“That wasn’t what I was expecting,” Calvin Hatcher ‘20 said after the workshop. “I thought the workshop was impactful, especially talking about having a good attitude.”

“He made it very evident that if you keep a positive attitude that it will positively affect you in everything you do,” Sarah Arnett ‘20 added.

Staci Greene ‘20 agreed, “If you’re negative, you’re not going to get anywhere. If you’re positive, then everything will work out.”

After the workshop, the students left with the positive message of, “I feel great!”

“I think this school, especially the sophomore class, will really put that into use,” Hatcher noted. “We will have more leaders because of the workshop.”

Learn more about Ted Wiese’s program here.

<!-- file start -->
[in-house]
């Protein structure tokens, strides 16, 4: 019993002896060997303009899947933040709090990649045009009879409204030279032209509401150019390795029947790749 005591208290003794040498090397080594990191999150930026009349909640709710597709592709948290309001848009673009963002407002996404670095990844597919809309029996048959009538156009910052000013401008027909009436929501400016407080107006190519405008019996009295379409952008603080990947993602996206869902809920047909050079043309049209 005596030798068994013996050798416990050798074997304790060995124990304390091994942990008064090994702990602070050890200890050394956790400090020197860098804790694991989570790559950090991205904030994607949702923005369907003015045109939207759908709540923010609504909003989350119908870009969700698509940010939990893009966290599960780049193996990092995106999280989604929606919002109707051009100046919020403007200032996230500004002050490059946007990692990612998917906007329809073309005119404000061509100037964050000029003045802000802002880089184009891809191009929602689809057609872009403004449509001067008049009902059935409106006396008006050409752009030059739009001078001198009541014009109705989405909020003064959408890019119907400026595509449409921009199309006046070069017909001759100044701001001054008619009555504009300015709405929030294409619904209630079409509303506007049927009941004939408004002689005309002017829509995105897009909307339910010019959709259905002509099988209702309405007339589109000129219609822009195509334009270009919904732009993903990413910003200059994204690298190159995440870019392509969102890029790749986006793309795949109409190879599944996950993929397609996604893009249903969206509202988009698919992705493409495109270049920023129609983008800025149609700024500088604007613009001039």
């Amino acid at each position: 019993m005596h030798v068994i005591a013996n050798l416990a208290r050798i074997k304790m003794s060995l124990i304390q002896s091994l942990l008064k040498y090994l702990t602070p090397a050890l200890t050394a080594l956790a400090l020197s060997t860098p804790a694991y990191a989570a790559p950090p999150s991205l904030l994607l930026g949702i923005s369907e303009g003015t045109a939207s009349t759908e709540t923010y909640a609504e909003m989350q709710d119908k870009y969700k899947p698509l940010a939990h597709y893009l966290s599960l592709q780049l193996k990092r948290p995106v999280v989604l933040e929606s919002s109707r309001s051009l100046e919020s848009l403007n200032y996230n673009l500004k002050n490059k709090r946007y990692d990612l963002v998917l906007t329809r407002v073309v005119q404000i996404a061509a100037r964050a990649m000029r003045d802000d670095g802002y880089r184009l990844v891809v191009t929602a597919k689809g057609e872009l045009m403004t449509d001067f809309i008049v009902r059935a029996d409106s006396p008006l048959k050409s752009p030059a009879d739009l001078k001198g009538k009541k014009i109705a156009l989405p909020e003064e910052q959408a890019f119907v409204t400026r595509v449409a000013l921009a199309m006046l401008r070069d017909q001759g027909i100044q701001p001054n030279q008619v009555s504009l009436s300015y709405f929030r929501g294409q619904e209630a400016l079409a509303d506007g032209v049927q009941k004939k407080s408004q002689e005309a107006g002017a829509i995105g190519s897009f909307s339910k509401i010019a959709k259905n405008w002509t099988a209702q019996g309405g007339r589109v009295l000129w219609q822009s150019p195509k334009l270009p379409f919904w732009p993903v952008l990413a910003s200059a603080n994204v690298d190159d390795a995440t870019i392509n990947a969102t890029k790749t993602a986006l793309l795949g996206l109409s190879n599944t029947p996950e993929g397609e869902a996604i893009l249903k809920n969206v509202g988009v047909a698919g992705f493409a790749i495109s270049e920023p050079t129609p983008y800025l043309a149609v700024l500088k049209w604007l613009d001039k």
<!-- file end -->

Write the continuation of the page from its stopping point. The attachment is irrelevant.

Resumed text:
Posted April 19, 2018

Bice Signs to Play Tennis at Ashland University

Lydia Bice ‘18 knew she wanted to play tennis in college from a young age.

“I was five years old, and knew I wanted to play.”

That dream came true on Friday, April 13 when Bice signed to play tennis at Ashland University.

“I really like the atmosphere there,” Bice said. “It’s not too small but it’s not really big either - it’s the perfect size.”

Bice was a member of the women’s team all four years at CJ and a member of the varsity team for three years. Head coach Jim Brooks said Bice was always up for whatever challenge she faced.